Affordable health care is a problem for many people in America. You would think if a person has a full time job or a professional job that they would be able to afford health care,but for many people the financial costs of visiting the doctor or the emergency room can be just as devastating as the illness or injury.
A Harvard study found that illness and medical bills caused half of the bankruptcies in 2002. Surprisingly most of those people had medical insurance at the onset of their illness. Many small businesses can not afford to offer their employees an adequate health insurance policy. Here in Duluth we debate the city retiree health insurance “problem.” Why are we even in a situation where it is problem to give retirees the best care available?
We are missing the point when we argue over what to do about the city retirees. Americans need to band together and figure out what to do about the cost of health care for everyone.
The costs of health care are crippling America, both in physical and financial terms. In Duluth, Minn. East Hillside Patch, a neighborhood program that is helping low and middle income people access health care and putting together a survey to use to apply pressure to politicians to take action to correct the health care problem.
Another organization, the Minnesota Citizens Federation Northeast had made affordable, universal health care the top priority. Their website states, “This means a public insurance system that treats everyone the same; holds down prices; eliminates paperwork waste and duplication of expensive equipment; and takes decision making out of the hands of private insurance companies. Everyone is covered, regardless of his or her work situation, and families pay less than before.”
As a journalist, I have seen Americans pull together to help each other. I have seen people come together during floods, tornados, fires, illnesses and injuries. It is time we, as a nation, pull together to help ourselves before we become crippled by the debt of health care.
The following is my personal reaction to the documentary by Michael Moore, SiCKO which played in Duluth in July.
A Jaded woman cries: America what have we become?
I think I have become jaded. I sat there watching the movie screen as the camera focused on a young woman with tears streaming down her face. She was a health insurance representative and she listed reasons why people are denied health insurance. She talked about one couple who sat down with her and filled out all their paperwork. The husband would be late for work because of the time it took them to fill out the paperwork, but the wife didn’t care, because now they had health insurance. The couple was so happy to finally get insurance. But this young health insurance representative knew that two weeks later this couple would receive a letter telling them they were denied.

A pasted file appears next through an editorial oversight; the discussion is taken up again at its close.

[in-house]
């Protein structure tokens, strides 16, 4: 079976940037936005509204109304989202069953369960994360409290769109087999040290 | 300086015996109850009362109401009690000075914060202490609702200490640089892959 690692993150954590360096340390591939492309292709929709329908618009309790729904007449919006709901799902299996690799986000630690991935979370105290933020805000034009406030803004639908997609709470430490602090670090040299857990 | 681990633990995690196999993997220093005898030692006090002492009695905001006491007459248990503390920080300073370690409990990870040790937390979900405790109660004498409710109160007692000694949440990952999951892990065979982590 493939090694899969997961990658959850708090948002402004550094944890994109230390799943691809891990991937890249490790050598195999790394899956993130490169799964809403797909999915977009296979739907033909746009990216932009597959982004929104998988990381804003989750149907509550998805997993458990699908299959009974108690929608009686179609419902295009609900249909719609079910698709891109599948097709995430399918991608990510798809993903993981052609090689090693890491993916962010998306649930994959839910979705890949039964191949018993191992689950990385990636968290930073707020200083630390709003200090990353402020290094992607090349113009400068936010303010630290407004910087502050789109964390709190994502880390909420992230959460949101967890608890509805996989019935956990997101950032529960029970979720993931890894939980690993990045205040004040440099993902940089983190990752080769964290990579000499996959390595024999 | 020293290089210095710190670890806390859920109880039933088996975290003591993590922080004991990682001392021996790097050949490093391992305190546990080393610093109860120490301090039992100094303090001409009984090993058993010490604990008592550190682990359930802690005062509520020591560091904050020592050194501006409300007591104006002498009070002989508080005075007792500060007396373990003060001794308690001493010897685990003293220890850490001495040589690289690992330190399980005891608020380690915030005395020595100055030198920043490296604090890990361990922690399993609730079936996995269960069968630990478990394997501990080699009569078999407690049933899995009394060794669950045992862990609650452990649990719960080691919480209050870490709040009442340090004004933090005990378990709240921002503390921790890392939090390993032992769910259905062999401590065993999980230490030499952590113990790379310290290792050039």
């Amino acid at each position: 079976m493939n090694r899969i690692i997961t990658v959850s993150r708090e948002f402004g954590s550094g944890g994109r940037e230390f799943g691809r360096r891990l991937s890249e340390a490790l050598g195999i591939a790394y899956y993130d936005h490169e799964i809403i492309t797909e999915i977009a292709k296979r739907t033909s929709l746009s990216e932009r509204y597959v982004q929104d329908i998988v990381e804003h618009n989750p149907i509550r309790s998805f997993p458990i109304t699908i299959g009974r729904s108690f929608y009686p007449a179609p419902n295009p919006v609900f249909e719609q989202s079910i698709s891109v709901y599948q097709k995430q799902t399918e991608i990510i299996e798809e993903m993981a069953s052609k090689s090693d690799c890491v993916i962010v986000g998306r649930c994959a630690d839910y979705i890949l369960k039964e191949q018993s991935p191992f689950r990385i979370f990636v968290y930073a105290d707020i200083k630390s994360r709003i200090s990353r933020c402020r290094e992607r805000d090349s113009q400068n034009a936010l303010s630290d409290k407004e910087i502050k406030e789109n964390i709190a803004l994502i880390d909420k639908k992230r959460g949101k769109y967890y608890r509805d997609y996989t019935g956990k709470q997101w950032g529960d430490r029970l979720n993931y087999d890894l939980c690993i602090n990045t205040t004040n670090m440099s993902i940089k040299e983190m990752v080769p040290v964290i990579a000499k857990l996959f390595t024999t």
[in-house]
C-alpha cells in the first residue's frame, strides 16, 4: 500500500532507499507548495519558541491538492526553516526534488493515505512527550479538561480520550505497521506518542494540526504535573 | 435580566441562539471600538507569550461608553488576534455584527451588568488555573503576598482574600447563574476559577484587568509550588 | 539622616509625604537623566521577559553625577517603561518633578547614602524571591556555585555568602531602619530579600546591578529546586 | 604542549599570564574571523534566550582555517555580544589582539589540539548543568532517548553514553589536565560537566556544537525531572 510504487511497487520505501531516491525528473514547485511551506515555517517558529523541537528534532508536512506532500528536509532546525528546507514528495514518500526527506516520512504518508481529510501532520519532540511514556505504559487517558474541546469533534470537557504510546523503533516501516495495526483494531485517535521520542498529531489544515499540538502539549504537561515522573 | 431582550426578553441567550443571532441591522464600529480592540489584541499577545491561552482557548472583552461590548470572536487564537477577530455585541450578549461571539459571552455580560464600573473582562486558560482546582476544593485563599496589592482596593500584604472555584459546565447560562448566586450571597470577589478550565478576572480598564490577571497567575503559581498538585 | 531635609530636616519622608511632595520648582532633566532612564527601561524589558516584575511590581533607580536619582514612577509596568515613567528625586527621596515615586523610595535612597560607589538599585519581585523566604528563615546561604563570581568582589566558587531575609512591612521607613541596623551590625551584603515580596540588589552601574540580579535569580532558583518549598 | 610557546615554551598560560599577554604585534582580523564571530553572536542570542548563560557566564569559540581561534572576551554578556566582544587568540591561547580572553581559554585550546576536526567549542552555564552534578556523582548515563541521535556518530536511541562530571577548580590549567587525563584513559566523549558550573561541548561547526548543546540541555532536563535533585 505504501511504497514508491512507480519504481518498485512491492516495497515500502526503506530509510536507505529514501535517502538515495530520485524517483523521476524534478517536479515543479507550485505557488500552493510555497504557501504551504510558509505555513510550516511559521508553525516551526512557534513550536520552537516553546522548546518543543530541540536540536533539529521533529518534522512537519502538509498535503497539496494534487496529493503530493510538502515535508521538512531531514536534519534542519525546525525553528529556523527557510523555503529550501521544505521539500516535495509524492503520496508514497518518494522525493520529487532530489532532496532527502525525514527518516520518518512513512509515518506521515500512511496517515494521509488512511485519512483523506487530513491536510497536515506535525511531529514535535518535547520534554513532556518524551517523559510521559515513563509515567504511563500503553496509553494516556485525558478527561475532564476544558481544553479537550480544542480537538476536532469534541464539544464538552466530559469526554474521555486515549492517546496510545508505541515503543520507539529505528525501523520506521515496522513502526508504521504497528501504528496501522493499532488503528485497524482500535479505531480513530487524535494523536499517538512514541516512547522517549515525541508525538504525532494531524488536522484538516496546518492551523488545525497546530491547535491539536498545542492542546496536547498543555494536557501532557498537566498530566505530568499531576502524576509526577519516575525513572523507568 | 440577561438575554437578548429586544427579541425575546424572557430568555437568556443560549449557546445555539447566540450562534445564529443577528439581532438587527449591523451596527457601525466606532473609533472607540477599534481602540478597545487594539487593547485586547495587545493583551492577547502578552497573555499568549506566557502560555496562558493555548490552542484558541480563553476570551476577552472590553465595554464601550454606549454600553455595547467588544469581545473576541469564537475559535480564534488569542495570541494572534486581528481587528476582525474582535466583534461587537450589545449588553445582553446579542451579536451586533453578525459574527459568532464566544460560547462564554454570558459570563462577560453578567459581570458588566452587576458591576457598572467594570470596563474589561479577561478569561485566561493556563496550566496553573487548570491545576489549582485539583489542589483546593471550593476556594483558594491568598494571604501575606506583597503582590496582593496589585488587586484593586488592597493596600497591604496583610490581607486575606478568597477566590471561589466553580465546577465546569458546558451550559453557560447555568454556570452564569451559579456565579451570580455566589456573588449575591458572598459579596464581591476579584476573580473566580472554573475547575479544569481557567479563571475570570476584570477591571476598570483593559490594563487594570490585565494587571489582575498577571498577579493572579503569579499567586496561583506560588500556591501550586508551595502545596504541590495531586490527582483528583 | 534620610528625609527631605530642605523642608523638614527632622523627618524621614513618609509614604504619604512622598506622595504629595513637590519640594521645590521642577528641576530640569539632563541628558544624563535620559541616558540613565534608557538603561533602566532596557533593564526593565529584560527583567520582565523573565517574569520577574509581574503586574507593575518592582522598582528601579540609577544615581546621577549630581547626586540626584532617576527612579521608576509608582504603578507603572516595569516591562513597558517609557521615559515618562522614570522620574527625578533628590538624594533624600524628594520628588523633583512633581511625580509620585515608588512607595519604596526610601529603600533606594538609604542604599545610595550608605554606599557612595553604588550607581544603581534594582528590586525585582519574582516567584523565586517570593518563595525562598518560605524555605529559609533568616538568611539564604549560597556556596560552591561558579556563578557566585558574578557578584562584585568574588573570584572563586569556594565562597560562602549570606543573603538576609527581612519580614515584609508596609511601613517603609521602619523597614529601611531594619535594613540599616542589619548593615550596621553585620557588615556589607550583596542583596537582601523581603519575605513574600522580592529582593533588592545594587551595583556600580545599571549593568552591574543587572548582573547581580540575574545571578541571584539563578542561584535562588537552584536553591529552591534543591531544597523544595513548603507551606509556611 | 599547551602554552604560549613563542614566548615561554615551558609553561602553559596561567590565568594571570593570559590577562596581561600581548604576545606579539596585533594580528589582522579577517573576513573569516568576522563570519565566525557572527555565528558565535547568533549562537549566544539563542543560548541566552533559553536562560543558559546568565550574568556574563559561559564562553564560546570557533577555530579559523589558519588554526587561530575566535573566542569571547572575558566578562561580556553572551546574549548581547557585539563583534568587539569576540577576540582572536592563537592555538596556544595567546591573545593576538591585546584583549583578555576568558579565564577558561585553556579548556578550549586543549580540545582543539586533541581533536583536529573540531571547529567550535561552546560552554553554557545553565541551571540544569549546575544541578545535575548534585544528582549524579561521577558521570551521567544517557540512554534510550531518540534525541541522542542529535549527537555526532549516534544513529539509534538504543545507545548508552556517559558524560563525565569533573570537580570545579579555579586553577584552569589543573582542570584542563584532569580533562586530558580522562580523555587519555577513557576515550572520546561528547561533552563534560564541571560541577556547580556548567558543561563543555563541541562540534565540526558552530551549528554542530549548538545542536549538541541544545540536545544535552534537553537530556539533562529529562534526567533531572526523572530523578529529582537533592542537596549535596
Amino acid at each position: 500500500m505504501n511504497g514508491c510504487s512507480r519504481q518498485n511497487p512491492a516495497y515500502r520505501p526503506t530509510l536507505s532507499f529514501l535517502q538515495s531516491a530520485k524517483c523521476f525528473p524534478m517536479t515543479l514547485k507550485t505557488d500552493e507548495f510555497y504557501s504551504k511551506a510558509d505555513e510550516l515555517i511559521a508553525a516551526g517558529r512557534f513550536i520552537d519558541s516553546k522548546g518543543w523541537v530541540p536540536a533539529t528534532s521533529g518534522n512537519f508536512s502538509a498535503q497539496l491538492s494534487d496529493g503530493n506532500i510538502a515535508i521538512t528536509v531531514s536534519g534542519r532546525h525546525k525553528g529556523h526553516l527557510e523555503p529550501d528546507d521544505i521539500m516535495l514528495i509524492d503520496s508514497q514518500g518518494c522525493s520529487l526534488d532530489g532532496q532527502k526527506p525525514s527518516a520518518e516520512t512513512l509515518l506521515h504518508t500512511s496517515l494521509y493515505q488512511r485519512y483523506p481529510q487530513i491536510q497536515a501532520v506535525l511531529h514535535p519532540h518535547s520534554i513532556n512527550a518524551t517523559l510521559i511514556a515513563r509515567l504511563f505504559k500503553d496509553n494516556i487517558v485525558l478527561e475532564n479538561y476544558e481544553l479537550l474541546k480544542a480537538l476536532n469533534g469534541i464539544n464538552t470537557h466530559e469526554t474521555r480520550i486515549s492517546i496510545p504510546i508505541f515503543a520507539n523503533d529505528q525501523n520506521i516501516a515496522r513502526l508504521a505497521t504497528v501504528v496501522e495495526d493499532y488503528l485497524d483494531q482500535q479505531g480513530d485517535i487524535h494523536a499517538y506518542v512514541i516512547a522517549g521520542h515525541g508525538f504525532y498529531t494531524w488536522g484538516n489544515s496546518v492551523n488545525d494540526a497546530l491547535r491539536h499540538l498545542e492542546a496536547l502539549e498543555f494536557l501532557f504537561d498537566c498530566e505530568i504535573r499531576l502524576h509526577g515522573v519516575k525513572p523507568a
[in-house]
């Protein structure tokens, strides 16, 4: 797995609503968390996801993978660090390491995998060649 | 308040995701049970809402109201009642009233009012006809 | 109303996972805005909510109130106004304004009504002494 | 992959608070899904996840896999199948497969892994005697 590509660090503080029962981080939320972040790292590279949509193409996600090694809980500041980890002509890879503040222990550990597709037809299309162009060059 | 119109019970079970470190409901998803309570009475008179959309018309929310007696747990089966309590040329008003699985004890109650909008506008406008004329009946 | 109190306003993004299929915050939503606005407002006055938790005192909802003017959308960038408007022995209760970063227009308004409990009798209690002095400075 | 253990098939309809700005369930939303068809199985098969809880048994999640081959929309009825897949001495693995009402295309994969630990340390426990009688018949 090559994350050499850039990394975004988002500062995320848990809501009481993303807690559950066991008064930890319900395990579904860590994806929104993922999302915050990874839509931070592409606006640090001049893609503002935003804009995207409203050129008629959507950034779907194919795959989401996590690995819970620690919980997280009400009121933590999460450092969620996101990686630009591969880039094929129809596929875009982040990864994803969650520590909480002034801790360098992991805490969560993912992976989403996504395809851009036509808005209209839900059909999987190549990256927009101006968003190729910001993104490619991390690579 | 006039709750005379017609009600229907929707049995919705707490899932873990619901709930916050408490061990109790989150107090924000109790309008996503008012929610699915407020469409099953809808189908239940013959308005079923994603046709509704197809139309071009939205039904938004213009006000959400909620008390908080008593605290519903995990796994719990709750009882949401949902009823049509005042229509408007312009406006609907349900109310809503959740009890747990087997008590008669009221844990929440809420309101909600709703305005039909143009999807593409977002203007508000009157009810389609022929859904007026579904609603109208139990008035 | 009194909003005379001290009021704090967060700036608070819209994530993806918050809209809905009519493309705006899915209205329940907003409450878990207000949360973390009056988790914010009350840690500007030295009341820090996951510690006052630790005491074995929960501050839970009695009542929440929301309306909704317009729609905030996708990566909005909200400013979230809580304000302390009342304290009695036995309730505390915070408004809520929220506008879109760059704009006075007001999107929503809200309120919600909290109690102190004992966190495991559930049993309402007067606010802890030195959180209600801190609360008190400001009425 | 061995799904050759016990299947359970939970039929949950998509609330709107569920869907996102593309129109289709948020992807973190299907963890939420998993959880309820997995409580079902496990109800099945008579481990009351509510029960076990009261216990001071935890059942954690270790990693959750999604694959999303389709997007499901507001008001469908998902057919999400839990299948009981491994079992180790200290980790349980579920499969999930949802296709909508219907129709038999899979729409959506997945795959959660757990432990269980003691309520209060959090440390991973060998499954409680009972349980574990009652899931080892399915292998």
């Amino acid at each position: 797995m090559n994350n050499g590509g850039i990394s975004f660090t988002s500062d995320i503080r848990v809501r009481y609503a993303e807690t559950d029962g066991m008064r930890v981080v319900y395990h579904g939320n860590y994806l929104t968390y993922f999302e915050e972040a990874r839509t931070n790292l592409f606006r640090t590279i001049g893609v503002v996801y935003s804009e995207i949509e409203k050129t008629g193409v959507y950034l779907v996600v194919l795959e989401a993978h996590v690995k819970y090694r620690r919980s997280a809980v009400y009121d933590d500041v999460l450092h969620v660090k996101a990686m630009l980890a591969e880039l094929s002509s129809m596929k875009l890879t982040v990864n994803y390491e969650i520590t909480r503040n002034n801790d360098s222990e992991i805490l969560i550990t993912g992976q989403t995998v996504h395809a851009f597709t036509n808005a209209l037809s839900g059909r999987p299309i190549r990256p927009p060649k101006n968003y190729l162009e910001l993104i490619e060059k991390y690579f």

Oh, give me a break, I thought. Is she really crying over that?
Halfway through the movie, we watch the stories of two women who had been dumped off by hospitals because the hospitals could no longer afford to keep them.
A question was asked of America, “What have we become?” I can’t remember the specific words to quote from the movie, but the next scene showed farmers helping each other out during harvest season.
I know those people! I have written stories about these people; stories about farmers banding together to help a neighboring family harvest their crop because the husband had been sick. My mind flashed back to Iowa, 1998. I could smell the soil and freshly cut wheat. I could hear the machinery clanking. I remember the men’s and women’s voices as they took a break for lunch. I remember being teased by a man because I had climbed up on top of a huge stack of bailed hay to get a better photo. I was the reporter with the notebook and the camera, documenting how friendly and neighborly we Americans are. I was the editor who designated a whole page of text and photographs to this story of American will.
Those are Americans. Those are the people I write stories about. We Americans are proud. We Americans are capable. We are good people.
But back to the question, “What have we become?” The juxtaposition of the focus on the face of the woman who was dumped out in the previous scene to the focus of the farmers helping each other out hit me.
Tears welled up in my eyes. In the previous scene a hidden video camera taped a disoriented woman still in her hospital gown dropped off by taxi.
Later as the movie producer’s camera focused on this woman’s face we got a good look at her. The camera forced us to look at her eyes. She was old; she was wrinkled; she had a scratch or some type of mark on her nose. She had been thrown out like so much trash.
My husband and I have our own personal stories. We sat and we watched stories of middle class Americans with consequences far worse than our own.
Twenty minutes later I looked at my husband’s face. He was sitting with his arms crossed over his chest, weeping. I reached over and grabbed his fingers and held on tight.
America, what have we become?